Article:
Gaining Weight Abroad

It’s inevitable.

I gained about 11 pounds between September, when I arrived in Spain, and May, when I left France. Ironically enough, I have already lost some of the abroad weight since coming back to the United States. Most of my weight gain happened in Spain with all the gelato, churros con chocolate, napolitanas, and maxi Milka chocolate bars.  I did not do a lot of working out there since I did not plan on joining a gym.  I did do a lot of walking but it was not enough compared to the amount of desserts and food I had been eating. While I was in France, I was able to better maintain my weight by controlling the amount of pastries and crêpes I ate and doing lots of walking, as well as weekly Zumba classes.

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Pastries bigger than my huge Samsung Galaxy S5 phone.

The funny thing about Europe is that Europeans like to make fun of how big American food portions are, as well as how sugary everything is.  I have found from my experience in Spain and France that they eat pastries and cakes that are just as sugary.  The French do not eat pastries all the time, but a study abroad student’s logic is: Well…I don’t know when I’ll get the chance to eat this again; gotta enjoy everything while I can!  I think that could be a reason why Europeans say they gain a lot of weight in the United States. There is a stereotype that we only eat fast food. This is not true.  Myself, my family, and other Americans I know eat healthy meals that include more fruits and vegetables than we were served over in Europe.  Not to mention, when we go to a restaurant in the United States, we have the option to pack our meal if we don’t finish it.  This is an option I rarely had in Europe.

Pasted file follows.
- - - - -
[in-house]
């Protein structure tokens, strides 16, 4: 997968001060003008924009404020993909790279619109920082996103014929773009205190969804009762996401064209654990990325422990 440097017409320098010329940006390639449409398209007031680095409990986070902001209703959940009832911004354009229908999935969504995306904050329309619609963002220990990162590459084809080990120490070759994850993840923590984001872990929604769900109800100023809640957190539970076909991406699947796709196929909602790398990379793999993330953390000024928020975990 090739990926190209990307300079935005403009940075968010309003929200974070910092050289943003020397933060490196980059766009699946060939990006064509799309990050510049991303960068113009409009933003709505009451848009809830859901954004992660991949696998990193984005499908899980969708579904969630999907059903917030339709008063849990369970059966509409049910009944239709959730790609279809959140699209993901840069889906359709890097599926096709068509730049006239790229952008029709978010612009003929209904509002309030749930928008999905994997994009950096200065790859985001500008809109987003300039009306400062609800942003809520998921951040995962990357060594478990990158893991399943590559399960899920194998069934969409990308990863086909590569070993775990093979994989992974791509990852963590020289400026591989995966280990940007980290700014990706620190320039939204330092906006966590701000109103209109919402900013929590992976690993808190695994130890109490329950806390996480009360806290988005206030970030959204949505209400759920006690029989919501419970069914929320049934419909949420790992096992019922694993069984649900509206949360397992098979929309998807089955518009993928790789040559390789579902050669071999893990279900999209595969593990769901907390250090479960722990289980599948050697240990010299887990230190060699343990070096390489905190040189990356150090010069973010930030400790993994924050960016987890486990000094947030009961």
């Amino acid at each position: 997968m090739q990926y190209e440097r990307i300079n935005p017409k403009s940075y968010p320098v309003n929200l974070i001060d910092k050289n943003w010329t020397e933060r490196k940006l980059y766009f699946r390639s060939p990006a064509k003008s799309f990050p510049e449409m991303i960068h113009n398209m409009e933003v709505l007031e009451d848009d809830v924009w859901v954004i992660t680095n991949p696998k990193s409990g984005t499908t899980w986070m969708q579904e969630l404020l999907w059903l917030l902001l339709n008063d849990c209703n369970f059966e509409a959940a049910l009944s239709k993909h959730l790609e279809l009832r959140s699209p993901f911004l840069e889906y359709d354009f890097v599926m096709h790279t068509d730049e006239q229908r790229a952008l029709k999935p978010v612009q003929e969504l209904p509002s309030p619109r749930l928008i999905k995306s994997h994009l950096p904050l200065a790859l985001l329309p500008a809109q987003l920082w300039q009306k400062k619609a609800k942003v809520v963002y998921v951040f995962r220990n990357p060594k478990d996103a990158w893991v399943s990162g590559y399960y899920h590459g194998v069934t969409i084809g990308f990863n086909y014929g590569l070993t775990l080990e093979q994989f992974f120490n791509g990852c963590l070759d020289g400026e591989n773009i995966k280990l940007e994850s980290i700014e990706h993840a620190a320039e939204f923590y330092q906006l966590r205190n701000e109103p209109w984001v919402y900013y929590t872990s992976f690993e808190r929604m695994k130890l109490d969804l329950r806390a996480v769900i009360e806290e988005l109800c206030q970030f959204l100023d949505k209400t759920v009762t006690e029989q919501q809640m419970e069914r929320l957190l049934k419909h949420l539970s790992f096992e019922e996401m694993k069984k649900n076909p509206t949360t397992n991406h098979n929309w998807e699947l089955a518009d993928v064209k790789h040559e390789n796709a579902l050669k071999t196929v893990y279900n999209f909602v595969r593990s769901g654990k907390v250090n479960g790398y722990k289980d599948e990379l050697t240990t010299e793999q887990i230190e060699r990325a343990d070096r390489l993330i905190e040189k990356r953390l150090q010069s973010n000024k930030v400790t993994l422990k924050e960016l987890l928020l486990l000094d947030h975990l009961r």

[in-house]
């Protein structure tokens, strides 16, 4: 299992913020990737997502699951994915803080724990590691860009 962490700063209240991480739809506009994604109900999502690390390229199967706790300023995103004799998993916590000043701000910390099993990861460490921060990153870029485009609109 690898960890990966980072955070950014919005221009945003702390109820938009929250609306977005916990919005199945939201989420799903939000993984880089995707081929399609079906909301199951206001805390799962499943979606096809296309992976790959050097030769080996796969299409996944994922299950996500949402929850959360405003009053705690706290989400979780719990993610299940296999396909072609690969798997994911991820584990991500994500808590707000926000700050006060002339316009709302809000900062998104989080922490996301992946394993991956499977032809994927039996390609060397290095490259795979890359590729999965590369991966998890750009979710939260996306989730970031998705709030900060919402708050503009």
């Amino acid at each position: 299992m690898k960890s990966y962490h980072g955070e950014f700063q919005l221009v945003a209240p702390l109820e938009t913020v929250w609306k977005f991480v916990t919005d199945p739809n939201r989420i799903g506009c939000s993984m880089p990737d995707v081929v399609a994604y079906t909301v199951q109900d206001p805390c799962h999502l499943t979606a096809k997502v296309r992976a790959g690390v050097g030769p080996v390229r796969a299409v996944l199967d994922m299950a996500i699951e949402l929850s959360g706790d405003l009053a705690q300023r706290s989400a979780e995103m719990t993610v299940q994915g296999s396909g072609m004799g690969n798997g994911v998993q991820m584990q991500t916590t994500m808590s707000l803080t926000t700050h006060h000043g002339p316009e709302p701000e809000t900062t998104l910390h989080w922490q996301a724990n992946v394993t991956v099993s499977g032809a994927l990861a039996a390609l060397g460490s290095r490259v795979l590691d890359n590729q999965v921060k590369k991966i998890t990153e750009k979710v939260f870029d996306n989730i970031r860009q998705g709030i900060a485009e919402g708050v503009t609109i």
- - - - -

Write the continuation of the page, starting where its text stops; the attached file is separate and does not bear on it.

My travels all over Europe have caused me to want to try many desserts.  When I am at home, I tend to pace myself more when it comes to sweets.  But who wouldn’t want to try all of that?

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In Spain, a decent amount of weight gain came from the huge lunches my host mom would prepare and make my roommate and I eat.

Lunch in Spain is a big deal.  It is their biggest meal of the day and at times I thought they ate a lot more than Americans are stereotyped for eating.  My host mom would make a main dish and bread, then we would have a second course that consisted of meat and salad, and then we could have a fruit for dessert if we wanted to.  The hard part about trying to eat healthy is that you cannot put all your courses on the same plate and even them out.  Different courses had to go on different plates.  My host mom would misunderstand me when I tried explaining that I wanted to save room for the second course when I didn’t end up putting a lot of food on my plate during the first course.  To not have to go through the same thing in France, I told my host parents right away about what happened in Spain and that I don’t eat much.  It was funny when a French person would see how much I ate and remarked how little it was, being American and not fitting the stereotype.

One thing that surprised me after my semester abroad was my preference for Spanish food over French food, which I have heard is one of the best types of food in the world.  I was also surprised by the fact that there were some American restaurants and foods that I missed while I was away.

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